Reid: Thanks for also raising the question of the defense of including phonoi.
I work on editing legal contracts (with an amateur interest in theology), so I figure I was hinting at a possible defense of inclusion all along. Little can be airtight in arguing these things. A case can be made for the defense.
First, the fact that Paul is written that way in Romans, with pthonou phonou in that order, means it's Pauline--his kind of language, if he wants to use it. The possibility of actually dating Paul's writing Galatians near Romans--for those who put James aside--means it's close to his mindset, too. I also introduced what, in the last analysis, we think Paul wrote. That should be broken into two parts: What he had to include or avoid, and what we think he usually includes or avoids.
I don't have my vonSoden, and just gave away my 1964 Merk, so I was checking NA27, Metzger and Aland. (Since I've been concentrating on New
Vulgate decisions, the UBS experts will have lots more detail than I recall.) So we do need Wieland's commentary on the rest of the New Testament!
Second, the fact that we can isolate early readings (before the standardization of the Byzantine text and those more critical students of Origen like Lucian, Hesychius, Jerome) means we can't look to early nonByz Greek to supply us with just one early reading. It's also good to admit that the early scholars did know more than we do about where they got their more trusted manuscripts, how old they were, and even who wrote them--so we don't know everything they knew. Just, we've learned their biases. This mitigates any argument that the shorter text is earlier because more frequent or favored in our early witnesses, as though the double phthonoi-phonoi did not yet exist (which I like to say means we can't give weighting the witnesses too much weight, once we're faced with the same choice the "best" witnesses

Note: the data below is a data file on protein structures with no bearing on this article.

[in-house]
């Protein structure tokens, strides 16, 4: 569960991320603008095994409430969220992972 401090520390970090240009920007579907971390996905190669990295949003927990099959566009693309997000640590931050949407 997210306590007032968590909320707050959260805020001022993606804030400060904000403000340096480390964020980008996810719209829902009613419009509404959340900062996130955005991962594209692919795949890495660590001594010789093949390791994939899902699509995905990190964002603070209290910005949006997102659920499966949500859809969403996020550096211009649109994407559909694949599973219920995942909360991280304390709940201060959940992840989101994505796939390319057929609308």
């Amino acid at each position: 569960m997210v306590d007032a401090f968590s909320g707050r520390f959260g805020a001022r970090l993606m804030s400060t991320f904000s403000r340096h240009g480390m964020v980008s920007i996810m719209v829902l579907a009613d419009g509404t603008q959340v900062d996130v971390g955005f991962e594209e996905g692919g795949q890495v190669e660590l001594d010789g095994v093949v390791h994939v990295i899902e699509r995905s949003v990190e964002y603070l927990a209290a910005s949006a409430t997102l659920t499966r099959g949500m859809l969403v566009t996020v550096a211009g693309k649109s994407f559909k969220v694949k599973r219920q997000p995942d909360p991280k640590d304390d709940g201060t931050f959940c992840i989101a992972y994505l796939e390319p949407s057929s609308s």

Third, a simple phthonou or pthonoi in each case could have been mistaken for phonou/phonoi, and then conflated. Or, in reverse, the double term could have just as easily been shortened to a single by h.t. Here is where I think of the later scribes as witness, which you asked about. This could only be used as a doubly negative criterion: We cannot argue the difficulty of a reading as a likely cause (it remains possible, of course) if the majority overall don't show the difficulty. Difficulty is best suspected as a cause of majority readings. To distinguish early and late difficulties--Marcionite worries, say, versus Arian--is good, however, in a case like this, where both readings existed early on. Usually, that applies when there was a mechanism (say, Alexandrian scholarship, or defensive episcopal authority) to create a standard that systematically thwarts simple scribal tendency.
And that's all the appeal to scribal difficulty
is worth in this case--except, as I say, that we should probably rule out the ideological difficulty in proscribing murder. Psychologically, the times before Constantine were less peaceful for Christians, perhaps. But the strong word, phonoi, could stick more with male scribes.
The textual question leaves us with drawing up a possible original (what we think Paul wrote) and testing it by a likely explanation of how it came out two ways. In some way, all the evidence can help, which is why I included the general scribal majority.